Although it may sound strange or unfair to us, when Jesus condemned
entire cities he spoke in the time-worn style of the Old Testament prophets.


 

Then Jesus began to rebuke the cities in which most of His mighty
works had been done, because they did not repent:
          "Woe to you, Chorazin!   Woe to you, Bethsaida!   If the
          mighty works done in you had been done in Tyre and Sidon,
          they would have repented long ago in sackcloth and ashes. 
          But I say to you, it will be more tolerable for Tyre and Sidon
          in the day of judgment than for you.

          "And you, Capernaum, who are exalted to heaven,
          will be brought down to Hades; if the mighty works done in
          you
had been done in Sodom, it would have remained until
          this day.
  But I say to you, it shall be more tolerable for the
          land of
Sodom in the day of judgment than for you."

                                                       Matthew 11:20-24, NJKV condensed


                                               Judgment Day Woes

If we made a list of the 5 most tragic statements of Jesus, this passage
would be near the top. The words are hurtful and insulting. I surely
would never want to hear them. Jesus said in effect, "I am so sorry
and afraid for you on judgment day. How terrible it will be. Your
enemies will fare better than you!"  We can feel the frustration in
Jesus' voice as he launched into this stinging rebuke.

Chorazin and Bethsaida were Galilean cities. Their names are not
familiar to us except that several of Jesus' "fishermen" disciples came
from Bethsaida. Many of the residents of these towns were Jewish in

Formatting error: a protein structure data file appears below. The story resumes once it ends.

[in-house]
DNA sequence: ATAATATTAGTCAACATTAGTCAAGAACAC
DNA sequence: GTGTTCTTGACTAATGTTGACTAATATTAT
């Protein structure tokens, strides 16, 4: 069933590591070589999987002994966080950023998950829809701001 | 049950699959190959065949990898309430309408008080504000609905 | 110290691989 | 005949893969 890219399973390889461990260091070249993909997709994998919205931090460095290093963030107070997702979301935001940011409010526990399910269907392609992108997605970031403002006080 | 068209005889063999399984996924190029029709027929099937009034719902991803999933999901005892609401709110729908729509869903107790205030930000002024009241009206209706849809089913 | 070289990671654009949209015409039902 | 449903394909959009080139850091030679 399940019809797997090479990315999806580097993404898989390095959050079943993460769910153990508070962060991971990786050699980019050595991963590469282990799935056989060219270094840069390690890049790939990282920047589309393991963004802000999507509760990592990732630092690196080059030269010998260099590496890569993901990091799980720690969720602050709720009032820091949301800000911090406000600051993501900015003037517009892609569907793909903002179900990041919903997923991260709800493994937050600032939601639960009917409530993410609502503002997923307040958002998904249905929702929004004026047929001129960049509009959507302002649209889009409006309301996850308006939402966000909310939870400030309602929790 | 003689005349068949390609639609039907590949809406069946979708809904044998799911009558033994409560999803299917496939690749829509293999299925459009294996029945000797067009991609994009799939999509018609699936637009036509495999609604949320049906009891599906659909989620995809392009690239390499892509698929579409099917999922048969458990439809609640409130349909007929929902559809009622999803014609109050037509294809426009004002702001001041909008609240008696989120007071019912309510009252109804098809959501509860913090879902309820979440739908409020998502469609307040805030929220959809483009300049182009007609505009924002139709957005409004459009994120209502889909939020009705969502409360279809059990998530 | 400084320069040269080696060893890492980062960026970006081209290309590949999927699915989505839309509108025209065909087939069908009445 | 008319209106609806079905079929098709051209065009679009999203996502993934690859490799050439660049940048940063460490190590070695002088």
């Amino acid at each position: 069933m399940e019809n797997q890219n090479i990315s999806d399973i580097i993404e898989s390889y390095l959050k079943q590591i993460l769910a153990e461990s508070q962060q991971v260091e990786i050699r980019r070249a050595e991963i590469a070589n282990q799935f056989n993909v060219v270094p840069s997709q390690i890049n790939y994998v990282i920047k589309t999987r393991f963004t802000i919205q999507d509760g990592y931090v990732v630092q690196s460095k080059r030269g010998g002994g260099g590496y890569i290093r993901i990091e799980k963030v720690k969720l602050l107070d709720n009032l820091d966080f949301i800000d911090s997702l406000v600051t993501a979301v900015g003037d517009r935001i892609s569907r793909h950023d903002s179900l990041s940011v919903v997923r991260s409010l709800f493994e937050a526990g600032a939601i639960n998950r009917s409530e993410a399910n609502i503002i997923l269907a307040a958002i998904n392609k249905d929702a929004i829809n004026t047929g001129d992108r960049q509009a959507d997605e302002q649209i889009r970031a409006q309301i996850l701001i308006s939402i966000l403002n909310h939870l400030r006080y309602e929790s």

background and culture, their faith characterized by the concept
of being the "chosen people" of their one true and sovereign God.
They liked to believe that the commandments of Moses and the
proclamations of the ancient Prophets governed their lives.

In contrast, Tyre and Sidon were Phoenician cities along the
Mediterranean Sea just to the northwest of Galilee. The Jews
remembered them as enemy invaders, the ones who threatened
their peace, stole their crops and goods, even captured their wives
and children. The people of Tyre and Sidon were thought of as
degenerate Gentiles without the benefit of God's Law and favor.

Situated on the shores of the Sea of Galilee, the fishing town of
Capernaum was the home base for Jesus' ministry. It was quite
possibly the most favored spot on earth and could have remained
that way forever if its people had repented and accepted their Savior.
Instead, Jesus compared Capernaum to the Old Testament city of
Sodom, which, according to the Genesis story, God destroyed
because of its sinfulness. How could it be that the shameful city
of Sodom, whose Gentile inhabitants never had the advantage of
knowing the mercies of God, would have a better chance on
judgment day than the people of Capernaum who witnessed Jesus
within their midst on a regular basis!

What was the great sin of these "righteous" cities in Galilee? Jesus
said nothing about immoral or unethical behavior. Instead, he
rebuked them because they did not repent. Over and over again
they had witnessed the miracles firsthand without affirming the
Source of those supernatural happenings.

Those who had the greatest opportunity to see the handiwork
of their loving heavenly Father, missed it! How could this be? Did
familiarity breed contempt? Were they blinded by skepticism, or
possibly even by the routines and rituals of their faith? Was their
vision clouded by fear, suspicion, indifference, jealousy,
preoccupation with other things? Maybe Jesus didn't look like a
Messiah, or say and do the right things. Ironically, these people
of God did not recognize the revelations of God all around them!
Their hearts and minds were closed to such possibilities, and
Jesus agonized over their unbelief.

Jesus made a connection between miracles and repentance.  Miracles
express God's kindness and mercy. They catch our attention. Take us
by surprise. A healing miracle restores mind and body to their origin
state of health and performance. Repentance is our response to
God's kindness and mercy. It catches God's attention. Like a miracle,
repentance also repairs the brokenness. It restores and transforms
our soul to a life-giving relationship with God and each other.
Miracles are a work of God; repentance is our job.